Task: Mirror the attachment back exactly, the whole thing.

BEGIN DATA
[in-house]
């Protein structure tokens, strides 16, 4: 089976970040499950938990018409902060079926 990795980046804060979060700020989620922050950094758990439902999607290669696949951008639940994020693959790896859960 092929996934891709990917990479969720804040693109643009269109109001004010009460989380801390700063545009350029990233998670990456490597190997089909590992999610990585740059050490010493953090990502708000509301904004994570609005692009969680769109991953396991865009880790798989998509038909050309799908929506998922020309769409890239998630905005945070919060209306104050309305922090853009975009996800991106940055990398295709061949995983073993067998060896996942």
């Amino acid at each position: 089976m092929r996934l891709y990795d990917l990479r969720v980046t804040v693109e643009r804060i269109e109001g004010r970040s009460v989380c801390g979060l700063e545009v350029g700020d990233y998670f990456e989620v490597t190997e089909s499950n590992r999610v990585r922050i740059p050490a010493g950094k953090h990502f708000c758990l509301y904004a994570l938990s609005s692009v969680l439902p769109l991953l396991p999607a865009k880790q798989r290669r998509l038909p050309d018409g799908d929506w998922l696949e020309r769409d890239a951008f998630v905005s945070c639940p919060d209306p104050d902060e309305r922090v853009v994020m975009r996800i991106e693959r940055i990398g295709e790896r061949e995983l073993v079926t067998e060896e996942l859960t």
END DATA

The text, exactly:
[in-house]
């Protein structure tokens, strides 16, 4: 089976970040499950938990018409902060079926 990795980046804060979060700020989620922050950094758990439902999607290669696949951008639940994020693959790896859960 092929996934891709990917990479969720804040693109643009269109109001004010009460989380801390700063545009350029990233998670990456490597190997089909590992999610990585740059050490010493953090990502708000509301904004994570609005692009969680769109991953396991865009880790798989998509038909050309799908929506998922020309769409890239998630905005945070919060209306104050309305922090853009975009996800991106940055990398295709061949995983073993067998060896996942």
């Amino acid at each position: 089976m092929r996934l891709y990795d990917l990479r969720v980046t804040v693109e643009r804060i269109e109001g004010r970040s009460v989380c801390g979060l700063e545009v350029g700020d990233y998670f990456e989620v490597t190997e089909s499950n590992r999610v990585r922050i740059p050490a010493g950094k953090h990502f708000c758990l509301y904004a994570l938990s609005s692009v969680l439902p769109l991953l396991p999607a865009k880790q798989r290669r998509l038909p050309d018409g799908d929506w998922l696949e020309r769409d890239a951008f998630v905005s945070c639940p919060d209306p104050d902060e309305r922090v853009v994020m975009r996800i991106e693959r940055i990398g295709e790896r061949e995983l073993v079926t067998e060896e996942l859960t």